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SRE Anti-Pattern: “Do it. Do it again. Then do it again.”

In this edition of SRE Anti-Patterns, I'm highlighting one of the easiest types of wastes to spot: repetitive requests.

Whether you informally poll your colleagues or analyze your ticket system, you can quickly identify requests that are made over and over again.

Automating these requests provides obvious time savings. However, when you put that automation behind a self-service interface, the benefits grow exponentially.

Do-it-do-it-again-before

Before Self-Service Operations

When the requestor uses self-service, it spares the person who otherwise would have fielded the request from interruptions and expensive context switching. On top of that, the person who otherwise would have fielded the request is able to use their knowledge and experience to address other work.

For the person making the requests, self-service also eliminates waiting. Waiting is expensive as it not only delays a person's future work, but it delays feedback on previous work. As we’ve seen in Lean, Agile, and DevOps, slower feedback leads to lower quality and higher risk.

Do-it-do-it-again-after

With Self-Service Operations

You can get started by analyzing your ticket system to get a list of the most frequent requests. From there you can evaluate which of those repetitive requests are the most disruptive and which are the easiest to automate.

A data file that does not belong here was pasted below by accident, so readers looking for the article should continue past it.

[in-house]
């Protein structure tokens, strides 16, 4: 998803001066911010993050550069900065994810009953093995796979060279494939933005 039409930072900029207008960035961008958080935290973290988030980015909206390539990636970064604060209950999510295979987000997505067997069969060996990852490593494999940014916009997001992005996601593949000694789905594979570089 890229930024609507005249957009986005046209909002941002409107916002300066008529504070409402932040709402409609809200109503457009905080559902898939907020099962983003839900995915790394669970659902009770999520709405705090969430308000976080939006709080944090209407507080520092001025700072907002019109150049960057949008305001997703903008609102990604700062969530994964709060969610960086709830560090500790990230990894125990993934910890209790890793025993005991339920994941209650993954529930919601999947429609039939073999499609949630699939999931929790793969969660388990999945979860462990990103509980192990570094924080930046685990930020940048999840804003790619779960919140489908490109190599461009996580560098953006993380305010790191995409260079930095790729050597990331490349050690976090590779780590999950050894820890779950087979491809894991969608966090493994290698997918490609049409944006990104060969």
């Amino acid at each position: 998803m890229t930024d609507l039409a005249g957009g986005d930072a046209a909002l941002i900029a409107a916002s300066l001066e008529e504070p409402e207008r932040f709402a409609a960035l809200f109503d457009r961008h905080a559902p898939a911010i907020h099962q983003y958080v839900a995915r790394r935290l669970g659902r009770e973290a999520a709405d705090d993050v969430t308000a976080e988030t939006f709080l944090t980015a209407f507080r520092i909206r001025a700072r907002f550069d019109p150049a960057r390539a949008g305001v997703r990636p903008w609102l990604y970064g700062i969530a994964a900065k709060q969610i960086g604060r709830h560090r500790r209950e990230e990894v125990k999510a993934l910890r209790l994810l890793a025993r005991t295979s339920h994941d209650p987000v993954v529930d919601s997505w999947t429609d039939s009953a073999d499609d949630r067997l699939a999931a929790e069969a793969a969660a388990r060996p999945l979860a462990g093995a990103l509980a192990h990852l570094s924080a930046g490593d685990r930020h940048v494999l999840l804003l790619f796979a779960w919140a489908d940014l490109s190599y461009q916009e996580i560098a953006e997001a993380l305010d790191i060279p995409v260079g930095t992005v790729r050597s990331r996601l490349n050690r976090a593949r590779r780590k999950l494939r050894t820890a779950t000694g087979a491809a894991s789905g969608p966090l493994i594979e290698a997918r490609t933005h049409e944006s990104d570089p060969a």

Next, have the persons who are most familiar with fulfilling those requests collaborate on the scripts to create an automated response. Finally, plug those scripts into your Self-Service Operations platform and give requesters access.

One of the primary benefits of using Rundeck is that you can quickly turn the simplest of scripts into powerful self-service without having to learn new skills or go through a retooling project. Plug what you've already got into Rundeck and get started today.

 

Other editions of the "SRE Anti-Patterns" series:

SRE Anti-Pattern: "The Dogpile"
SRE Anti-Pattern: "I Could Fix It, If I Could Get To It"
SRE Anti-Pattern: "I'm An Expert, I Don't Check The Wiki."

 

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